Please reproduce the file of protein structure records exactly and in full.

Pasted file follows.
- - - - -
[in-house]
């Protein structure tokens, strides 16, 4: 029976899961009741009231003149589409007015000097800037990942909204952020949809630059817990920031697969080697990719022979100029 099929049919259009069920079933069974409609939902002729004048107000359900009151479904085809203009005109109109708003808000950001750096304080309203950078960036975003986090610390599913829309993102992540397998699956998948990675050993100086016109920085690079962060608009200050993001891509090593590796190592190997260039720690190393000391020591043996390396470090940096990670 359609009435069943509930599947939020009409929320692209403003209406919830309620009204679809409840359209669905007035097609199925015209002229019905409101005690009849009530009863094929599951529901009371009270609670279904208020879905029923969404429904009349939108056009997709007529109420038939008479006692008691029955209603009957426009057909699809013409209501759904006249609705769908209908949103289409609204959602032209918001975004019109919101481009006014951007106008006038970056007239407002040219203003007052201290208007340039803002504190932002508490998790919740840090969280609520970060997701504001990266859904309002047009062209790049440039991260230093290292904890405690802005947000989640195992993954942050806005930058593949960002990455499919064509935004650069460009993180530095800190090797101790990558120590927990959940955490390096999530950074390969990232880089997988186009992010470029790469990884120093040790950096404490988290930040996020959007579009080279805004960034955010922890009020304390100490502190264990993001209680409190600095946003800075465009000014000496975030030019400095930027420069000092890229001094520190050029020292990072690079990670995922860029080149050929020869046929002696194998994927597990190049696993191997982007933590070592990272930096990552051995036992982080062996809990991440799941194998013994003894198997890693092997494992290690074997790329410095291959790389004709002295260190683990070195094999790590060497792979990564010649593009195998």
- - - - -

[in-house]
């Protein structure tokens, strides 16, 4: 029976899961009741009231003149589409007015000097800037990942909204952020949809630059817990920031697969080697990719022979100029 099929049919259009069920079933069974409609939902002729004048107000359900009151479904085809203009005109109109708003808000950001750096304080309203950078960036975003986090610390599913829309993102992540397998699956998948990675050993100086016109920085690079962060608009200050993001891509090593590796190592190997260039720690190393000391020591043996390396470090940096990670 359609009435069943509930599947939020009409929320692209403003209406919830309620009204679809409840359209669905007035097609199925015209002229019905409101005690009849009530009863094929599951529901009371009270609670279904208020879905029923969404429904009349939108056009997709007529109420038939008479006692008691029955209603009957426009057909699809013409209501759904006249609705769908209908949103289409609204959602032209918001975004019109919101481009006014951007106008006038970056007239407002040219203003007052201290208007340039803002504190932002508490998790919740840090969280609520970060997701504001990266859904309002047009062209790049440039991260230093290292904890405690802005947000989640195992993954942050806005930058593949960002990455499919064509935004650069460009993180530095800190090797101790990558120590927990959940955490390096999530950074390969990232880089997988186009992010470029790469990884120093040790950096404490988290930040996020959007579009080279805004960034955010922890009020304390100490502190264990993001209680409190600095946003800075465009000014000496975030030019400095930027420069000092890229001094520190050029020292990072690079990670995922860029080149050929020869046929002696194998994927597990190049696993191997982007933590070592990272930096990552051995036992982080062996809990991440799941194998013994003894198997890693092997494992290690074997790329410095291959790389004709002295260190683990070195094999790590060497792979990564010649593009195998």